Elder David Bartley

THE AUTHOR.

Bartley, Elder David. For a long period of his eventful life Elder Bartley was a citizen of Crawfordsville, md. He was the ninth child and sixth son of Elder John P. and Charity Bartley and was born in Ohio April 26, 1827. In his seventeenth year of age, he was deeply convicted of sin, but was not able to claim a personal hope in the Saviour until about ten years later. During this period of time many were his trials, temptations and deliverances; much his sorrow, sadness and darkness, but out of it all the Lord delivered him, gave him a sweet hope in Jesus and made him willing to be anything in the house of God; and June, 1854, he united with Conn's Creek Church and in January, 1857, was ordained to the gospel ministry. Elder Bartley was not only a deep and instructive preacher, but was an able writer on spiritual subjects. He was a frequent writer for the "Signs of the Times," the "Monitor" and others of our periodicals and also wrote and published the following books: "Early Religious Life" (of himself), "Man Redeemed," and "Mercy Deering." These writings and others of like character manifest his deep spiritual nature and intimate acquaintance with the Bible his chief text-book, Elder Bartley had the care of several churches, traveled and preached in many states and was extensively known among the Baptists of the United States, both as a writer and preacher, and continued active in the ministry almost until his death a few years ago, but the editor's failure to procure proper information forbids an extended notice of his life and labor. - Biographical History of Primitive or Old School Baptist Ministers by R.H. Pittman.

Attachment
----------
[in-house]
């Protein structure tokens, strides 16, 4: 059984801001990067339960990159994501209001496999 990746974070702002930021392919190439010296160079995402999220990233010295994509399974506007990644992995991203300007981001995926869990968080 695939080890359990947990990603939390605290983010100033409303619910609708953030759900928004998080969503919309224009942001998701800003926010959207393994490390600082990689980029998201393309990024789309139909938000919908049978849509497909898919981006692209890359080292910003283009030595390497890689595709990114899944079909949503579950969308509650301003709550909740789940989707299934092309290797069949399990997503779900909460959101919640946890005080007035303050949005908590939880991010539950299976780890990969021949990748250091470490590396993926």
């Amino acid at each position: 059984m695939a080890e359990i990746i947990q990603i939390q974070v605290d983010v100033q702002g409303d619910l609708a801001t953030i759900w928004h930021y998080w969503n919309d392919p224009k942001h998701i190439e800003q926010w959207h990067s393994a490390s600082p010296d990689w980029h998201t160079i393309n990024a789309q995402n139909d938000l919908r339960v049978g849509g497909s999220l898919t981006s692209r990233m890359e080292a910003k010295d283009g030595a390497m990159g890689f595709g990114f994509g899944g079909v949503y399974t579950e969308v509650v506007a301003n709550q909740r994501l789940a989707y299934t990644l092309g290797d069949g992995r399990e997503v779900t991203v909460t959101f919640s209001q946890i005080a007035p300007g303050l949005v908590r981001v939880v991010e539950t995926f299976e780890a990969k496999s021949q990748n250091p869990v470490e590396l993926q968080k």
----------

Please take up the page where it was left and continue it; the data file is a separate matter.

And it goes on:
DEDICATION

To all who feel in their hearts that they "have sinned, and come short of the glory of God," who reverently confess their righteous accountability to him, yet feel that they have no self-righteousness to plead, but cry, "God be merciful to me a sinner," this tribute of praise to the Man of the cross, who "came into the world to save sinners," is earnestly commended, as directing their faith and hope to their Crowned King of Glory, "Jesus Christ the Righteous," the successful Advocate with the Father, but their equally dependent friend and servant in the Gospel of Christ.